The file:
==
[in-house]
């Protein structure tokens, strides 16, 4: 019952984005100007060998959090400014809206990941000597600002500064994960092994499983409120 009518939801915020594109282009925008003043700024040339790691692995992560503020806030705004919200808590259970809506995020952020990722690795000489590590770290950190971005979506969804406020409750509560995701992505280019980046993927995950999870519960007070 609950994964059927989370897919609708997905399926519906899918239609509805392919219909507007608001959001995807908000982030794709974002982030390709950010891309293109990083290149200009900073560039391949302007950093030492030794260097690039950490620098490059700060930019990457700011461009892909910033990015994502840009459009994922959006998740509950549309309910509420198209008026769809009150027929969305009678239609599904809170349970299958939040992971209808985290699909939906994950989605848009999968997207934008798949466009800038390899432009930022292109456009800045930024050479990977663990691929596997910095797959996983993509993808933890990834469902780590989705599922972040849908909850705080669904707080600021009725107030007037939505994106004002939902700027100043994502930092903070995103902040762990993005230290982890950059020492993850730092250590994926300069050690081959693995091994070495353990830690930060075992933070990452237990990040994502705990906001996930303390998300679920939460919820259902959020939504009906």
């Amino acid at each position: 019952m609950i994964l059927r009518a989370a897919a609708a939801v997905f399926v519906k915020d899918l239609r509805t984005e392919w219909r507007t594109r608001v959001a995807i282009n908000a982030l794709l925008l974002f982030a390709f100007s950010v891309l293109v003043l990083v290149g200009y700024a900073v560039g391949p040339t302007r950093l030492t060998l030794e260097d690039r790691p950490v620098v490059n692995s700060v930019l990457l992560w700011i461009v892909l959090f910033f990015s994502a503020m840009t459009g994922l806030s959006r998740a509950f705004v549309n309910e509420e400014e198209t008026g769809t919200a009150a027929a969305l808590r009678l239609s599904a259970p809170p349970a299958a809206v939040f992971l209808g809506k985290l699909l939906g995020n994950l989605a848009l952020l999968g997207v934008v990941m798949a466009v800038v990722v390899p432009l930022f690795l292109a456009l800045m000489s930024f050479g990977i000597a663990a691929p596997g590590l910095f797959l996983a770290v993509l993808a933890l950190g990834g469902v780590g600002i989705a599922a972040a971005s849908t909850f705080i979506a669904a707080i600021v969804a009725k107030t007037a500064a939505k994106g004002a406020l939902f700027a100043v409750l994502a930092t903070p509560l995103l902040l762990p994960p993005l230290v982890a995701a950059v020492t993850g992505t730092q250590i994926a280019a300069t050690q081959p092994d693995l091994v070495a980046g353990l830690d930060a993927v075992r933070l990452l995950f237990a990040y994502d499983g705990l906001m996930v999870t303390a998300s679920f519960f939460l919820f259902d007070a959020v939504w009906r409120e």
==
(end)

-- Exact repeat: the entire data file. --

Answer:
[in-house]
């Protein structure tokens, strides 16, 4: 019952984005100007060998959090400014809206990941000597600002500064994960092994499983409120 009518939801915020594109282009925008003043700024040339790691692995992560503020806030705004919200808590259970809506995020952020990722690795000489590590770290950190971005979506969804406020409750509560995701992505280019980046993927995950999870519960007070 609950994964059927989370897919609708997905399926519906899918239609509805392919219909507007608001959001995807908000982030794709974002982030390709950010891309293109990083290149200009900073560039391949302007950093030492030794260097690039950490620098490059700060930019990457700011461009892909910033990015994502840009459009994922959006998740509950549309309910509420198209008026769809009150027929969305009678239609599904809170349970299958939040992971209808985290699909939906994950989605848009999968997207934008798949466009800038390899432009930022292109456009800045930024050479990977663990691929596997910095797959996983993509993808933890990834469902780590989705599922972040849908909850705080669904707080600021009725107030007037939505994106004002939902700027100043994502930092903070995103902040762990993005230290982890950059020492993850730092250590994926300069050690081959693995091994070495353990830690930060075992933070990452237990990040994502705990906001996930303390998300679920939460919820259902959020939504009906």
């Amino acid at each position: 019952m609950i994964l059927r009518a989370a897919a609708a939801v997905f399926v519906k915020d899918l239609r509805t984005e392919w219909r507007t594109r608001v959001a995807i282009n908000a982030l794709l925008l974002f982030a390709f100007s950010v891309l293109v003043l990083v290149g200009y700024a900073v560039g391949p040339t302007r950093l030492t060998l030794e260097d690039r790691p950490v620098v490059n692995s700060v930019l990457l992560w700011i461009v892909l959090f910033f990015s994502a503020m840009t459009g994922l806030s959006r998740a509950f705004v549309n309910e509420e400014e198209t008026g769809t919200a009150a027929a969305l808590r009678l239609s599904a259970p809170p349970a299958a809206v939040f992971l209808g809506k985290l699909l939906g995020n994950l989605a848009l952020l999968g997207v934008v990941m798949a466009v800038v990722v390899p432009l930022f690795l292109a456009l800045m000489s930024f050479g990977i000597a663990a691929p596997g590590l910095f797959l996983a770290v993509l993808a933890l950190g990834g469902v780590g600002i989705a599922a972040a971005s849908t909850f705080i979506a669904a707080i600021v969804a009725k107030t007037a500064a939505k994106g004002a406020l939902f700027a100043v409750l994502a930092t903070p509560l995103l902040l762990p994960p993005l230290v982890a995701a950059v020492t993850g992505t730092q250590i994926a280019a300069t050690q081959p092994d693995l091994v070495a980046g353990l830690d930060a993927v075992r933070l990452l995950f237990a990040y994502d499983g705990l906001m996930v999870t303390a998300s679920f519960f939460l919820f259902d007070a959020v939504w009906r409120e």